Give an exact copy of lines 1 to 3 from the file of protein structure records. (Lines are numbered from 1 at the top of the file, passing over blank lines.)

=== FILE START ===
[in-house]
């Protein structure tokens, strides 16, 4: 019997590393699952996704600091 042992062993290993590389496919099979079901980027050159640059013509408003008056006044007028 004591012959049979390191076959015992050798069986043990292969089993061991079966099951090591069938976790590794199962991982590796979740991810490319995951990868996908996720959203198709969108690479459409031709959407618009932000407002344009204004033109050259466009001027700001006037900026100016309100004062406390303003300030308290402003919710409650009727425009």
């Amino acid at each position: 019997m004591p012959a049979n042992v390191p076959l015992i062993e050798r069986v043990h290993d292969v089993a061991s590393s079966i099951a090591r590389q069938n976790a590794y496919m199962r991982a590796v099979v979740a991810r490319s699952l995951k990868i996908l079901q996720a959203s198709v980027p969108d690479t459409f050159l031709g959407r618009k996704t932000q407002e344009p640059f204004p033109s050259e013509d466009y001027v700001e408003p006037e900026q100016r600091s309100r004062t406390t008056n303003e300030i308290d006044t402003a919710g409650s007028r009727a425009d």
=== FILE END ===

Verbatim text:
[in-house]
């Protein structure tokens, strides 16, 4: 019997590393699952996704600091 042992062993290993590389496919099979079901980027050159640059013509408003008056006044007028 004591012959049979390191076959015992050798069986043990292969089993061991079966099951090591069938976790590794199962991982590796979740991810490319995951990868996908996720959203198709969108690479459409031709959407618009932000407002344009204004033109050259466009001027700001006037900026100016309100004062406390303003300030308290402003919710409650009727425009």
């Amino acid at each position: 019997m004591p012959a049979n042992v390191p076959l015992i062993e050798r069986v043990h290993d292969v089993a061991s590393s079966i099951a090591r590389q069938n976790a590794y496919m199962r991982a590796v099979v979740a991810r490319s699952l995951k990868i996908l079901q996720a959203s198709v980027p969108d690479t459409f050159l031709g959407r618009k996704t932000q407002e344009p640059f204004p033109s050259e013509d466009y001027v700001e408003p006037e900026q100016r600091s309100r004062t406390t008056n303003e300030i308290d006044t402003a919710g409650s007028r009727a425009d």